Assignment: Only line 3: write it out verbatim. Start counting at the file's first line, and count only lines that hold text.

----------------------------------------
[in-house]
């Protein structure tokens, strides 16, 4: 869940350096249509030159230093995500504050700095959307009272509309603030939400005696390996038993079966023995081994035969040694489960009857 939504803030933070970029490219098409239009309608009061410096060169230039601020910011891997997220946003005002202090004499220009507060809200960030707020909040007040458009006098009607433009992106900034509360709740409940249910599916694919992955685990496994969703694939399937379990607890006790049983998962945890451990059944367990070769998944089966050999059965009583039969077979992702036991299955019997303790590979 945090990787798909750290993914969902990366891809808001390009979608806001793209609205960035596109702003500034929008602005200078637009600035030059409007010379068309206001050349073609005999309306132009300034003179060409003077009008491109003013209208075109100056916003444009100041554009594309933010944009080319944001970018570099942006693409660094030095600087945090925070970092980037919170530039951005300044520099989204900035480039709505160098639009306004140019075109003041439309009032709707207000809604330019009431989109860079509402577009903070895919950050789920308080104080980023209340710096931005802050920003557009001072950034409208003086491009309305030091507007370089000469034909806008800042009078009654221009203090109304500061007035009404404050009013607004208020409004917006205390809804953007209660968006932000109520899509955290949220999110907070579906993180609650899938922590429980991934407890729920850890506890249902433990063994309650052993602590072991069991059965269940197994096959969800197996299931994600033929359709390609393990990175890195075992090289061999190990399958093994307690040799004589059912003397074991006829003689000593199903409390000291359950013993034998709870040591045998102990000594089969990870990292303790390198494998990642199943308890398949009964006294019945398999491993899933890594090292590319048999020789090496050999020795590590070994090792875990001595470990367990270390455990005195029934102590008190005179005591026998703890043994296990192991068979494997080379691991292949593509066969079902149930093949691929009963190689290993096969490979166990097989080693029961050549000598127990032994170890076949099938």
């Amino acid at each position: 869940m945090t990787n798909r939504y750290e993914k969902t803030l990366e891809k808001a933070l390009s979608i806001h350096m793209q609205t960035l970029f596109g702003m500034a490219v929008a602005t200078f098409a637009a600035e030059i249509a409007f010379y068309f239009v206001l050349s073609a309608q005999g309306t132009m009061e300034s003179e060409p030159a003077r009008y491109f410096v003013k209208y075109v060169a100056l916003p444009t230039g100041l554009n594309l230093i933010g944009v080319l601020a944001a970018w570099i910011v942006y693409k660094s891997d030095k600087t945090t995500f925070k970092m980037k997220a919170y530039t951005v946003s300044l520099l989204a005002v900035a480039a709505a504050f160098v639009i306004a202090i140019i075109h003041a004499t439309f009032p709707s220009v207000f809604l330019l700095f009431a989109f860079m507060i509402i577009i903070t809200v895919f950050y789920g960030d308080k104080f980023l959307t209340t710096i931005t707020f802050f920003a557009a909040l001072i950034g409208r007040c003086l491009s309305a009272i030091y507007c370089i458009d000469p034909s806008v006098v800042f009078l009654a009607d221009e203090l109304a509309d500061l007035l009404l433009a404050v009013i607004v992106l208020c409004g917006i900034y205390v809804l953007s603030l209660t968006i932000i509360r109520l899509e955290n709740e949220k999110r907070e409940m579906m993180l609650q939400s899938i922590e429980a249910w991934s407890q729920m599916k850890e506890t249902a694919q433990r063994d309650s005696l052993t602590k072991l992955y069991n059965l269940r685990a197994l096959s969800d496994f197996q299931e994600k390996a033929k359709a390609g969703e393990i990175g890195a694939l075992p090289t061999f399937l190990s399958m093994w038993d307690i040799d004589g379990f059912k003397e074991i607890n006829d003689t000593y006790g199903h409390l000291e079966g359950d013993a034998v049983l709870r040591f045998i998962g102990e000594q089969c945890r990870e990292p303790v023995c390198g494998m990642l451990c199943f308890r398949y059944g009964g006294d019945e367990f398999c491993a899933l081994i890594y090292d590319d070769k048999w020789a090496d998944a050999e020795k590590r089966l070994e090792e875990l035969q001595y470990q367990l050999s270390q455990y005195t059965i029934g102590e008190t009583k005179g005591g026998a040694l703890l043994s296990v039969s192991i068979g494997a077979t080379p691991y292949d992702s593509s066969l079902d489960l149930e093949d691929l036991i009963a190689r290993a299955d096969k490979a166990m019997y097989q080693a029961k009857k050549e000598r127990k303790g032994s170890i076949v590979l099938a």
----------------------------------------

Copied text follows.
């Amino acid at each position: 869940m945090t990787n798909r939504y750290e993914k969902t803030l990366e891809k808001a933070l390009s979608i806001h350096m793209q609205t960035l970029f596109g702003m500034a490219v929008a602005t200078f098409a637009a600035e030059i249509a409007f010379y068309f239009v206001l050349s073609a309608q005999g309306t132009m009061e300034s003179e060409p030159a003077r009008y491109f410096v003013k209208y075109v060169a100056l916003p444009t230039g100041l554009n594309l230093i933010g944009v080319l601020a944001a970018w570099i910011v942006y693409k660094s891997d030095k600087t945090t995500f925070k970092m980037k997220a919170y530039t951005v946003s300044l520099l989204a005002v900035a480039a709505a504050f160098v639009i306004a202090i140019i075109h003041a004499t439309f009032p709707s220009v207000f809604l330019l700095f009431a989109f860079m507060i509402i577009i903070t809200v895919f950050y789920g960030d308080k104080f980023l959307t209340t710096i931005t707020f802050f920003a557009a909040l001072i950034g409208r007040c003086l491009s309305a009272i030091y507007c370089i458009d000469p034909s806008v006098v800042f009078l009654a009607d221009e203090l109304a509309d500061l007035l009404l433009a404050v009013i607004v992106l208020c409004g917006i900034y205390v809804l953007s603030l209660t968006i932000i509360r109520l899509e955290n709740e949220k999110r907070e409940m579906m993180l609650q939400s899938i922590e429980a249910w991934s407890q729920m599916k850890e506890t249902a694919q433990r063994d309650s005696l052993t602590k072991l992955y069991n059965l269940r685990a197994l096959s969800d496994f197996q299931e994600k390996a033929k359709a390609g969703e393990i990175g890195a694939l075992p090289t061999f399937l190990s399958m093994w038993d307690i040799d004589g379990f059912k003397e074991i607890n006829d003689t000593y006790g199903h409390l000291e079966g359950d013993a034998v049983l709870r040591f045998i998962g102990e000594q089969c945890r990870e990292p303790v023995c390198g494998m990642l451990c199943f308890r398949y059944g009964g006294d019945e367990f398999c491993a899933l081994i890594y090292d590319d070769k048999w020789a090496d998944a050999e020795k590590r089966l070994e090792e875990l035969q001595y470990q367990l050999s270390q455990y005195t059965i029934g102590e008190t009583k005179g005591g026998a040694l703890l043994s296990v039969s192991i068979g494997a077979t080379p691991y292949d992702s593509s066969l079902d489960l149930e093949d691929l036991i009963a190689r290993a299955d096969k490979a166990m019997y097989q080693a029961k009857k050549e000598r127990k303790g032994s170890i076949v590979l099938a």